Isaiah 26:14
They are dead, they shall not live; they are deceased, they shall not rise: therefore have you visited and destroyed them, and made all their memory to perish.
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(14) They are dead . . .—We get a more vivid rendering by omitting the words in italics, Dead, they live not; shadows (Rephaim, as in Psalm 88:10), they rise not. Those of whom the prophet speaks are the rulers of the great world-empires, who, as in Isaiah 14:9; Ezekiel 32:21, have passed into the gloomy world of Hades, out of which there was, for them at least, no escape. Their very names should perish from the memories of men. The LXX., adopting another etymology of the word Rephaim, gives the singular rendering, “Physicians shall not raise them up to life.”

26:12-19 Every creature, every business, any way serviceable to our comfort, God makes to be so; he makes that work for us which seemed to make against us. They had been slaves of sin and Satan; but by the Divine grace they were taught to look to be set free from all former masters. The cause opposed to God and his kingdom will sink at last. See our need of afflictions. Before, prayer came drop by drop; now they pour it out, it comes now like water from a fountain. Afflictions bring us to secret prayer. Consider Christ as the Speaker addressing his church. His resurrection from the dead was an earnest of all the deliverance foretold. The power of his grace, like the dew or rain, which causes the herbs that seem dead to revive, would raise his church from the lowest state. But we may refer to the resurrection of the dead, especially of those united to Christ.They are dead - That is, the kings and tyrants to whom reference is made in Isaiah 26:13. The principal enemies of the Jews, who had oppressed them, were slain when Babylon was taken by Cyrus (see the notes at Isaiah 13; 14)

They shall not live - They shall not again live, and be permitted to harass and enslave us.

They are deceased - Hebrew, רפאים repâ'iym - a name given to the shades or manes of the dead, from an idea that they were weak and powerless (see the notes at Isaiah 14:9-10; compare Psalm 88:11; Proverbs 2:18; Proverbs 9:18; Proverbs 21:16). The sense here is, that they had died and gone to the land of shades, and were now unable anymore to reach or injure the people of God.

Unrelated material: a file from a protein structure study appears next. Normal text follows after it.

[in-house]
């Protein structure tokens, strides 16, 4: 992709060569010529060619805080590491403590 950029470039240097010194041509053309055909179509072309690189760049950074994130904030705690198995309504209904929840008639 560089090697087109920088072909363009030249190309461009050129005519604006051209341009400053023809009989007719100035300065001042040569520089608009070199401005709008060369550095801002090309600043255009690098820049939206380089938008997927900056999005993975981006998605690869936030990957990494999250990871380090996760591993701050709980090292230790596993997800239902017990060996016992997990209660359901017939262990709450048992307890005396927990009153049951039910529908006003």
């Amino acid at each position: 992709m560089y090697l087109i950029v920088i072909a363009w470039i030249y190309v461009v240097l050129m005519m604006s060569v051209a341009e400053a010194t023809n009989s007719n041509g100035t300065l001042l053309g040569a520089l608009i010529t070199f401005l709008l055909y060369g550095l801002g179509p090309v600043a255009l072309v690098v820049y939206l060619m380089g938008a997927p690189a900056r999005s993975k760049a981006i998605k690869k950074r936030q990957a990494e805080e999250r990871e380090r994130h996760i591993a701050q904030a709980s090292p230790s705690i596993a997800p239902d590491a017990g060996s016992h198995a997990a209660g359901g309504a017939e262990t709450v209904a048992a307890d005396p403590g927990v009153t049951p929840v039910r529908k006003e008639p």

Therefore - Or rather, "for"; the word לכן lākên being used evidently in the sense of because that, as in Genesis 38:26; Numbers 11:31; Numbers 14:13; Psalm 42:7; Psalm 45:3. The declaration that follows is given as the reason why they were dead, and incapable of again injuring or annoying them.

Hast thou visited ... - (see the note at Isaiah 24:22) The word 'visit' here is used in the sense of to punish.

And made all their memory to perish - Hast blotted out their name; hast caused their celebrity to cease.

14. They—The "other lords" or tyrants (Isa 26:13).

shall not live—namely, again.

deceased—Hebrew, "Rephaim"; powerless, in the land of shades (Isa 14:9, 10).

therefore—that is, inasmuch as. Compare "therefore" (Ge 18:5; 19:8).

They shall not rise; those tyrants and enemies are utterly and irrecoverably destroyed, so as they shall never live or rise again to molest us. Possibly he speaks of the miraculous destruction of Sennacherib’s army before Jerusalem.

Therefore, that they might be so effectually destroyed, thou didst undertake the work. Or rather, because (as this particle is used, Numbers 14:43 Psalm 42:6)

thou hast, & c., as it follows.

Destroyed them, and made all their memory to perish; thou hast destroyed both them and theirs, and all the monuments or memorials of their greatness and glory. They are dead, they shall not live; they are deceased, they shall not rise,.... The above tyrannical lords, the kings of the earth and their mighty men, associates of the Romish antichrist, who shall be gathered together, and slain at the battle at Armageddon; these shall not live again in this world, nor rise from their graves, and return to their former state, power, and authority; or tyrannise over, molest, disturb, oppress, and persecute the people of God any more; though they shall live again at the end of the thousand years, and shall awake to everlasting shame and contempt, and come forth to the resurrection of damnation. The Targum is,

"they worship the dead, who do not live; and their mighty men, who shall not rise;''

and are opposed to the worshippers of the only Lord God: